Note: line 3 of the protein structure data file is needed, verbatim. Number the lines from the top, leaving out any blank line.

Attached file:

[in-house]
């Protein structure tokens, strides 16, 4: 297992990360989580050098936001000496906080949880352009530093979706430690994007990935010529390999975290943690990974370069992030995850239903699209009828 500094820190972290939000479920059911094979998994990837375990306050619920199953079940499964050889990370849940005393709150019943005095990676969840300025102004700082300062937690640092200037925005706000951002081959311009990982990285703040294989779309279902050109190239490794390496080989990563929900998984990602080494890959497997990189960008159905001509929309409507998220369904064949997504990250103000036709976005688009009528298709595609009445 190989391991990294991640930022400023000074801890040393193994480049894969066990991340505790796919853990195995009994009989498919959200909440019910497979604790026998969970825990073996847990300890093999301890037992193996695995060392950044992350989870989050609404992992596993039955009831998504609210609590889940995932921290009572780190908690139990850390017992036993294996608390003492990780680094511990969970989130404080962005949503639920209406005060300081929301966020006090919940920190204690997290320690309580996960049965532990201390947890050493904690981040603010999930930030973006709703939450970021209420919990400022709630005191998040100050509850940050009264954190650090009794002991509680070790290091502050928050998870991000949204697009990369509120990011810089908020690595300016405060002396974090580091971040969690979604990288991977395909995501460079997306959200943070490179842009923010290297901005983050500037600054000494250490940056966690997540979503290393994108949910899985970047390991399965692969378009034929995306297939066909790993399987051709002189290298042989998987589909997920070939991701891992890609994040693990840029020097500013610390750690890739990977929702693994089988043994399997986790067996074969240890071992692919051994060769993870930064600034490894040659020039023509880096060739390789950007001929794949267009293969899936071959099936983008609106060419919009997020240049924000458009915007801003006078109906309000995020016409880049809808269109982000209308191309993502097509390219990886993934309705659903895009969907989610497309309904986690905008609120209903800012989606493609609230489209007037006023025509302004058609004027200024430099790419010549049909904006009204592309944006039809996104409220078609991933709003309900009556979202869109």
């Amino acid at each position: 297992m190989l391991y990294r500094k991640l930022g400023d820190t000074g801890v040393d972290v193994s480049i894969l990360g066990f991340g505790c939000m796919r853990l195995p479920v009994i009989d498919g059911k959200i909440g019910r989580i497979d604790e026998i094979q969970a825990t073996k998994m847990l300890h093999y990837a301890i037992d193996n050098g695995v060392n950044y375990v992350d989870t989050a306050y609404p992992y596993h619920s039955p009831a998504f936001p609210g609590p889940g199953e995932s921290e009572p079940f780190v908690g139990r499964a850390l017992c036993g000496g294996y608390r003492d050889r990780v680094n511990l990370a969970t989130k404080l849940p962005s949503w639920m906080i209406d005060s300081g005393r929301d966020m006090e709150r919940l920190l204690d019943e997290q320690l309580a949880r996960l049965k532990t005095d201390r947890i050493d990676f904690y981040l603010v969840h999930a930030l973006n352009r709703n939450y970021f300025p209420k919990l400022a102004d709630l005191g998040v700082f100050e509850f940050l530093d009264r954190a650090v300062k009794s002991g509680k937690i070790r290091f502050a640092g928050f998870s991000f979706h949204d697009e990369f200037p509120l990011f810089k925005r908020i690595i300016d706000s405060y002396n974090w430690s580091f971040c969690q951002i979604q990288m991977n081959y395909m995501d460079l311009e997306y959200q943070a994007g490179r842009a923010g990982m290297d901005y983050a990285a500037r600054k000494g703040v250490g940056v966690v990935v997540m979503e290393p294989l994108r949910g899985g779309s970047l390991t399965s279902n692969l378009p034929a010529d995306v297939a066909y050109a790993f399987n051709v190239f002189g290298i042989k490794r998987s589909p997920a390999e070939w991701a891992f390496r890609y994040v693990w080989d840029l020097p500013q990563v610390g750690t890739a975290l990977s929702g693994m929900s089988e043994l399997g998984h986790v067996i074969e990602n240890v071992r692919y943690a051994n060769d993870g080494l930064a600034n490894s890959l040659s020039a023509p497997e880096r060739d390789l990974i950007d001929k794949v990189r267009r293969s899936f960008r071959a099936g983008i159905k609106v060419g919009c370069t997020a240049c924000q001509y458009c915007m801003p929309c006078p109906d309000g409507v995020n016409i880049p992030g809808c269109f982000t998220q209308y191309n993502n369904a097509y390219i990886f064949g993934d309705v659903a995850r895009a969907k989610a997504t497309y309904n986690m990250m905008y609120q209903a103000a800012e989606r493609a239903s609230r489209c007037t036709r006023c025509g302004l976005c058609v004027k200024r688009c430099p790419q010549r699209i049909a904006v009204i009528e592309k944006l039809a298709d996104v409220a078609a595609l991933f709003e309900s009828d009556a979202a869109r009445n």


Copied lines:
């Amino acid at each position: 297992m190989l391991y990294r500094k991640l930022g400023d820190t000074g801890v040393d972290v193994s480049i894969l990360g066990f991340g505790c939000m796919r853990l195995p479920v009994i009989d498919g059911k959200i909440g019910r989580i497979d604790e026998i094979q969970a825990t073996k998994m847990l300890h093999y990837a301890i037992d193996n050098g695995v060392n950044y375990v992350d989870t989050a306050y609404p992992y596993h619920s039955p009831a998504f936001p609210g609590p889940g199953e995932s921290e009572p079940f780190v908690g139990r499964a850390l017992c036993g000496g294996y608390r003492d050889r990780v680094n511990l990370a969970t989130k404080l849940p962005s949503w639920m906080i209406d005060s300081g005393r929301d966020m006090e709150r919940l920190l204690d019943e997290q320690l309580a949880r996960l049965k532990t005095d201390r947890i050493d990676f904690y981040l603010v969840h999930a930030l973006n352009r709703n939450y970021f300025p209420k919990l400022a102004d709630l005191g998040v700082f100050e509850f940050l530093d009264r954190a650090v300062k009794s002991g509680k937690i070790r290091f502050a640092g928050f998870s991000f979706h949204d697009e990369f200037p509120l990011f810089k925005r908020i690595i300016d706000s405060y002396n974090w430690s580091f971040c969690q951002i979604q990288m991977n081959y395909m995501d460079l311009e997306y959200q943070a994007g490179r842009a923010g990982m290297d901005y983050a990285a500037r600054k000494g703040v250490g940056v966690v990935v997540m979503e290393p294989l994108r949910g899985g779309s970047l390991t399965s279902n692969l378009p034929a010529d995306v297939a066909y050109a790993f399987n051709v190239f002189g290298i042989k490794r998987s589909p997920a390999e070939w991701a891992f390496r890609y994040v693990w080989d840029l020097p500013q990563v610390g750690t890739a975290l990977s929702g693994m929900s089988e043994l399997g998984h986790v067996i074969e990602n240890v071992r692919y943690a051994n060769d993870g080494l930064a600034n490894s890959l040659s020039a023509p497997e880096r060739d390789l990974i950007d001929k794949v990189r267009r293969s899936f960008r071959a099936g983008i159905k609106v060419g919009c370069t997020a240049c924000q001509y458009c915007m801003p929309c006078p109906d309000g409507v995020n016409i880049p992030g809808c269109f982000t998220q209308y191309n993502n369904a097509y390219i990886f064949g993934d309705v659903a995850r895009a969907k989610a997504t497309y309904n986690m990250m905008y609120q209903a103000a800012e989606r493609a239903s609230r489209c007037t036709r006023c025509g302004l976005c058609v004027k200024r688009c430099p790419q010549r699209i049909a904006v009204i009528e592309k944006l039809a298709d996104v409220a078609a595609l991933f709003e309900s009828d009556a979202a869109r009445n």